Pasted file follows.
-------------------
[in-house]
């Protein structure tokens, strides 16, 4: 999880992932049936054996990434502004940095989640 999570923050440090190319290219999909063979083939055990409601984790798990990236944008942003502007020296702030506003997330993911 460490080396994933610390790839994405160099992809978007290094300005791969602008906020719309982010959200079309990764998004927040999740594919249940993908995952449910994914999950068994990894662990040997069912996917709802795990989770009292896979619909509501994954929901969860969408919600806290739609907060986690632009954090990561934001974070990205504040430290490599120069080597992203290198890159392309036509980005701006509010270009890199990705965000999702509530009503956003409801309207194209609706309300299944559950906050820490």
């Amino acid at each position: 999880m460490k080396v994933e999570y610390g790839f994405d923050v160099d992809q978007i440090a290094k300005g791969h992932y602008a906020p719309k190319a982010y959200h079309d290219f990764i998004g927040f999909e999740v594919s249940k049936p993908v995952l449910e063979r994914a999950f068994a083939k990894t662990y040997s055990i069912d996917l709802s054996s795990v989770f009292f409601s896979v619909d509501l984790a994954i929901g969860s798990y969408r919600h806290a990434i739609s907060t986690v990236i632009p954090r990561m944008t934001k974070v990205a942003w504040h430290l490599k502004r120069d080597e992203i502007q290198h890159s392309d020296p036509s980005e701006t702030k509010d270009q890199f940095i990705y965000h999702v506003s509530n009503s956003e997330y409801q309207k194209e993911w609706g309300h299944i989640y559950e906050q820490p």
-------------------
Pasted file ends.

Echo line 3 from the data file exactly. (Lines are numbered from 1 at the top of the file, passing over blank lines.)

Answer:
């Amino acid at each position: 999880m460490k080396v994933e999570y610390g790839f994405d923050v160099d992809q978007i440090a290094k300005g791969h992932y602008a906020p719309k190319a982010y959200h079309d290219f990764i998004g927040f999909e999740v594919s249940k049936p993908v995952l449910e063979r994914a999950f068994a083939k990894t662990y040997s055990i069912d996917l709802s054996s795990v989770f009292f409601s896979v619909d509501l984790a994954i929901g969860s798990y969408r919600h806290a990434i739609s907060t986690v990236i632009p954090r990561m944008t934001k974070v990205a942003w504040h430290l490599k502004r120069d080597e992203i502007q290198h890159s392309d020296p036509s980005e701006t702030k509010d270009q890199f940095i990705y965000h999702v506003s509530n009503s956003e997330y409801q309207k194209e993911w609706g309300h299944i989640y559950e906050q820490p």